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IRONS

In the accounts of many 19th century tournaments, the ring is reported to have been suspended from a string or cord. One wonders what happened when the wind blew. In virtually all modern tournaments the ring is now suspended from a "iron", which stabilizes the ring. The iron, very simply, is a metal rod suspended vertically from the center of the arch. The bottom of the iron has a clip made of spring steel which holds the ring. Experience has taught us to place a pivot joint near the middle of the iron. This joint moves the iron out of the way should a rider's shoulder strike the iron, thus eliminating rather painful welts.  

RINGS

Over the centuries, rings have been made from a variety of materials. The earliest rings, those used by medieval knights, were metal bent into a circle with the two ends bent up to form a spring clip. To hang the ring you squeezed the clip together and pushed the ends into a suspended tube.

ring with dime for size comparison

This is the small size ring used today. The inside diameter is ".
When the knight successfully speared the ring, it would slide out of the tube. Today the principle remains the same, however, the ring is perfectly round and is pushed into the clip at the bottom of the iron.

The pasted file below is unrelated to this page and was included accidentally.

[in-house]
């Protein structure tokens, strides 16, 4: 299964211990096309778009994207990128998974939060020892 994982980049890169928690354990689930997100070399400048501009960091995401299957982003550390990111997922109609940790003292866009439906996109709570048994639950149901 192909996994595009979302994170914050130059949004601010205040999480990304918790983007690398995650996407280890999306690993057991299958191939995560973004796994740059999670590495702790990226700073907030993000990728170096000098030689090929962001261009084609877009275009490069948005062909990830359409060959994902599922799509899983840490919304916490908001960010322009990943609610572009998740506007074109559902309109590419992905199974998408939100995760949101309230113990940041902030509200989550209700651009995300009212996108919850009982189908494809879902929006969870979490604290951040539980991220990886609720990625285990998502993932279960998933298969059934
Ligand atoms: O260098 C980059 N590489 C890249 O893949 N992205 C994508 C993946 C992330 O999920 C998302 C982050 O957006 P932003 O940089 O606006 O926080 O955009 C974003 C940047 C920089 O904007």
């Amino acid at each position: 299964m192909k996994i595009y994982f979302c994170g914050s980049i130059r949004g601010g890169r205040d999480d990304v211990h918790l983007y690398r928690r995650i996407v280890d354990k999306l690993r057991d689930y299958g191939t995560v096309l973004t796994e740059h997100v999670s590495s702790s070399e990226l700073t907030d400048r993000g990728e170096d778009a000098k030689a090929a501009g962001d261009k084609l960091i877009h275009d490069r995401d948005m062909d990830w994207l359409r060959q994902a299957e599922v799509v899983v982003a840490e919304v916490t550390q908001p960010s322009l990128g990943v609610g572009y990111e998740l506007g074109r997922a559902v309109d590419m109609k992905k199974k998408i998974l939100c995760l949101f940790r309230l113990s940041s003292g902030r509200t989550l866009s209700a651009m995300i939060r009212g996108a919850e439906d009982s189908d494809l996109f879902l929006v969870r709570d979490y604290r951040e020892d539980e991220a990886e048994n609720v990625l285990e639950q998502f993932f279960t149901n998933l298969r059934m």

Rings may be constructed from several types of metal: brass, copper or steel. They are then wrapped with white cording with a crocheted outer edge. Dipping the rings in white shoe polish helps seal the cords and give the rings a bright, white appearance. White chalk powder can also be used.

Today, jousting clubs have "sets" of rings. They are graduated in size, the largest is 1 ", then reducing in size by one-quarter inch increments to 1 ", 1 ", 1", ", " and the smallest ". The measurement is the inside diameter. 

 

 

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Last updated: May 23, 2001.